Subcultures are fascinating documentary photography subjects to explore and shed light on, and there’s always one waiting to be uncovered. A perfect example is the dreamy series of Stockholm-based Klas Falk, which features today’s Swedish take on the “Greaser” youth subculture that emerged in the 1950s and 1960s. If you’re looking for inspiration on photographing unique and popular subcultures, this series could give you some ideas.
For the unfamiliar, Falk has a primer on the Greasers. The predominantly youth subculture of the 1950s originated among the young northeastern and southern United States street gangs. Their style and subculture eventually became popular among the other groups as an expression of rebellion. Among the most recognizable elements of their style is the greased-back hairstyle achieved by combing the hair with wax, gel, creams, tonics, or pomade. The name “greaser” soon stuck.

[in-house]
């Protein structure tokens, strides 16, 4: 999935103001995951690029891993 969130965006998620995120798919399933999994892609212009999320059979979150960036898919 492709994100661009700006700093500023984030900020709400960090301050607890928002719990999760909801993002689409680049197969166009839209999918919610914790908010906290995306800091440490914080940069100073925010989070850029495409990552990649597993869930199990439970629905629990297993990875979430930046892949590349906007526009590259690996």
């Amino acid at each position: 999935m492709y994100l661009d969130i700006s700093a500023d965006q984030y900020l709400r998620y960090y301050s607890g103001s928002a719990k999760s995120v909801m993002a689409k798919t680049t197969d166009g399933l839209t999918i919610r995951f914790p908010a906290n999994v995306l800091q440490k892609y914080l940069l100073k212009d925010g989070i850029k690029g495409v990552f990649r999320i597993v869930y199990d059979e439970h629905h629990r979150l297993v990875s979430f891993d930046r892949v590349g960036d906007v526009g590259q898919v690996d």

“The term ‘greaser’ reappeared in later decades as part of a revival of 1950s popular culture. Although the greaser subculture was largely a North American youth phenomenon, there were similar subcultures in the United Kingdom, Australia, Italy and Sweden,” Falk continued.
Much of what he captured in his Swedish Greasers series shows a reverence for the subculture, not only in the fashion sense but also the rides that became popular during the original Greaser era and its cultural revival as part of 1950s nostalgia. While Falk’s snaps mirror more modern times and look vibrant in color, it’s easy to imagine this being even more interesting and reminiscent of the subculture’s origins in black and white. This series is a testament to the enduring legacy of the Greaser subculture, unsavory as the roots may have been. It’s an interesting peek into how it remains alive today, not only in the United States but practically anywhere with a taste for 1950s nostalgia.